The regular columnists on the editorial pages of the New York Times are people who range from centrists to right-wingers. In particular, the paper has always taken a strongly pro-Israel and anti-Palestinian stance. Glenn Greenwald takes apart the bogus claims of that newspaper that it seeks viewpoint diversity in its editorial pages by showing how its recent hires have gone in the opposite direction, especially with the hiring of Brett Stephens and Bari Weiss, the latter being pretty much a propagandist for Israel who has long been on a crusade to suppress any criticisms of that country’s atrocious treatment of Palestinians.
Weiss has predictably written multiple banal columns for the NYT denouncing what she perceives as growing left-wing intolerance for dissent, in general but particularly on college campuses. I’ve watched as Weiss has become celebrated in right-wing circles as some sort of paragon of free expression and academic freedom, and mourned by centrists as the tragic victim of online PC mob silencing campaigns (imagine being a columnist and editor at the New York Times – with full access to the most influential media platform in the world – and seeing yourself as the victim of silencing and censorship), even though her entire career is grounded in precisely the viewpoint-suppression, vilification and censorship campaigns she now depicts herself as loathing.
All of this finally came to a head last night after Weiss published yet another column complaining that she and her ideological comrades are unfairly criticized by left-wing authoritarians who try to silence them by associating them with “fascism.” Weiss’ column was so replete with humiliating factual errors, shoddy argumentation and glaring holes in reasoning that she ended up trending on Twitter, and her editors had to delete an entire paragraph from her column and then add an Editor’s Note explaining that she had cited evidence that was an obvious hoax.
Professor Juan Cole wrote at the time: “The lesson for academics, and American society as a whole: McCarthyism is unacceptable except when criticism of Israel is involved.”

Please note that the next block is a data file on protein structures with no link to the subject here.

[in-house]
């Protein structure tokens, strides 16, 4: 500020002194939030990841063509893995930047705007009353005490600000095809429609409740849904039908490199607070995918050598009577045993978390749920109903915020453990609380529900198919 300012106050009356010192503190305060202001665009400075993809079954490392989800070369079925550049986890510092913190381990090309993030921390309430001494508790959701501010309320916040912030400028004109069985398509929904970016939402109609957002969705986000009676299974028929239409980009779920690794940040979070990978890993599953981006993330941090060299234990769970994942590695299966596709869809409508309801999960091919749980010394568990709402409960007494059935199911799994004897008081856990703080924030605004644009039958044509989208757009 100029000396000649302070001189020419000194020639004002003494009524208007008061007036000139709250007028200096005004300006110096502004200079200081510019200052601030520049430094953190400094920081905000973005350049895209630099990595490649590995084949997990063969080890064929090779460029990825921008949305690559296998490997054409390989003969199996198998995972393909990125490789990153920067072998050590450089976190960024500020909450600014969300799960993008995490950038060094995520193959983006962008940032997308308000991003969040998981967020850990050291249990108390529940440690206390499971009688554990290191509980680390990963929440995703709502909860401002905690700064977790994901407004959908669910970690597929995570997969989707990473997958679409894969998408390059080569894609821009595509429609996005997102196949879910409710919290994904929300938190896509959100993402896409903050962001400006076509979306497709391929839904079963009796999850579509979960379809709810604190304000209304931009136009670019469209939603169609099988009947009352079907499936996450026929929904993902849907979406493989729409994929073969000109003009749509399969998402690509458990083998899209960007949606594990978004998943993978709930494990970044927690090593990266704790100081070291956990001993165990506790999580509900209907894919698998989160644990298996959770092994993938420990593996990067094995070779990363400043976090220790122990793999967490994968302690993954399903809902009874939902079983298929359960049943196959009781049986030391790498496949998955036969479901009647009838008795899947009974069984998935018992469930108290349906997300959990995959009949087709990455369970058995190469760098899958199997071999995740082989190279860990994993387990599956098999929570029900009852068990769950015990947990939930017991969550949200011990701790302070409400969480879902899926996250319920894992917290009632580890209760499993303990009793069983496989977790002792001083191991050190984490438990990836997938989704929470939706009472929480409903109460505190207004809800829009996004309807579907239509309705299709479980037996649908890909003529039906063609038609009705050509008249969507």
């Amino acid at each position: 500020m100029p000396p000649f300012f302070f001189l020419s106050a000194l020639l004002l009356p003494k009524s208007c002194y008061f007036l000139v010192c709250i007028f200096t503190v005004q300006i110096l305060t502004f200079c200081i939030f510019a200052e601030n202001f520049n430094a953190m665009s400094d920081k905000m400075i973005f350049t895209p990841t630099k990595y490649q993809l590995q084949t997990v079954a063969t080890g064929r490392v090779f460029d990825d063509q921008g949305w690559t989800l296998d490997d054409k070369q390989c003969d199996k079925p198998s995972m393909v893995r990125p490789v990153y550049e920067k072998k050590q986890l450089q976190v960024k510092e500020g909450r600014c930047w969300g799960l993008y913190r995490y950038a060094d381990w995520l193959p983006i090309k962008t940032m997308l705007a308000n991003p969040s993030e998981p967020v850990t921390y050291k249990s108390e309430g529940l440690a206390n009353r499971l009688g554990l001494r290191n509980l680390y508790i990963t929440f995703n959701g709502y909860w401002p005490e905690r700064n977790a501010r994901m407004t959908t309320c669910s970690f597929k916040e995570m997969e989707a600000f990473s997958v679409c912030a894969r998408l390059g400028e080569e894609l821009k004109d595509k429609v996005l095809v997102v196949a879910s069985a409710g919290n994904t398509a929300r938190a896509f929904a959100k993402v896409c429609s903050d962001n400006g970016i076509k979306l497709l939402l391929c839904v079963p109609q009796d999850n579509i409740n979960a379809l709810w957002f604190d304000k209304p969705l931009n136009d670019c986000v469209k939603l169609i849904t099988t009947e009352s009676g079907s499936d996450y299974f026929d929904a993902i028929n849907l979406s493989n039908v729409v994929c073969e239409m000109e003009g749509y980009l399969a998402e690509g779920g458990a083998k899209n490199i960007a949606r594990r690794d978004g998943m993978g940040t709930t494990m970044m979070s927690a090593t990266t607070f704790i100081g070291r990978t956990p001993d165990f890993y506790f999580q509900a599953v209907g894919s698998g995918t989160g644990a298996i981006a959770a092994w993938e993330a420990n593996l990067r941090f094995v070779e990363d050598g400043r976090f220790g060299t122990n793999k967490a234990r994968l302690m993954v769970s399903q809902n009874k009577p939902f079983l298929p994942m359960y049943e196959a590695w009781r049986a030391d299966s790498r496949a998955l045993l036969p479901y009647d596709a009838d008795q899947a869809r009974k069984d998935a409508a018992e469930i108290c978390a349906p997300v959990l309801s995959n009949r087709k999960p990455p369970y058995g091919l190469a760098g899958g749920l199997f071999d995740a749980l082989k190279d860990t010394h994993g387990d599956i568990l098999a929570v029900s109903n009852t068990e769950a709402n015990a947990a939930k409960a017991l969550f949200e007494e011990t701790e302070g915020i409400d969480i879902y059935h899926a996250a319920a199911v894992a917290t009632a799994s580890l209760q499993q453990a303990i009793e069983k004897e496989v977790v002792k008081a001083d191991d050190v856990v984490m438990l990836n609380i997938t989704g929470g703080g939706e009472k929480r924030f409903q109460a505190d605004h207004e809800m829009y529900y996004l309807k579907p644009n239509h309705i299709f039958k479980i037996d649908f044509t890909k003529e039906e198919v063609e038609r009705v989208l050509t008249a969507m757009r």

That’s what makes this whole spectacle so amazing: the New York Times is allowing one of its columnists to masquerade as a stalwart defender of campus free speech and academic pluralism while utterly ignoring, and allowing her to falsely deny, her own long history in trying to stigmatize and punish professors who criticized Israel, to the point where the NYCLU stepped in and denounced her campaign as a dangerous threat to academic freedom.
If Weiss would acknowledge that she spent years engaged in the precise types of censorship and vilification campaigns that she has now come to regard as so menacing, I would find that admission admirable, not objectionable. But she’s doing the opposite: she’s denying that her activities were geared toward exactly the climate of intimidation and censorship against which she now crusades. Perhaps it’s possible that she’s just in a state of denial, incapable of admitting that she built her career based on exactly the types of activities that she now so vocally denounces.
But what seems far more likely is that, like so many people, Weiss finds censorship and vilification objectionable only when it’s directed at her, her friends, and the viewpoints she supports. In particular, it is this mentality that explains why left-wing attacks on racism, fascism, and other authoritarian views on campus receive so much attention from America’s pundit class, while the most pervasive form of campus censorship – directed at Israel critics and pro-Palestinian activists – is so often ignored. In Bari Weiss, the New York Times seems to have found the perfect embodiment of this free speech double standard. But none of that should justify allowing a New York Times columnist and editor to offer such blatantly inaccurate claims about ugly controversies in which they played a leading role.
The New York Times does have some good reporters who do good work but its overall editorial policies are awful.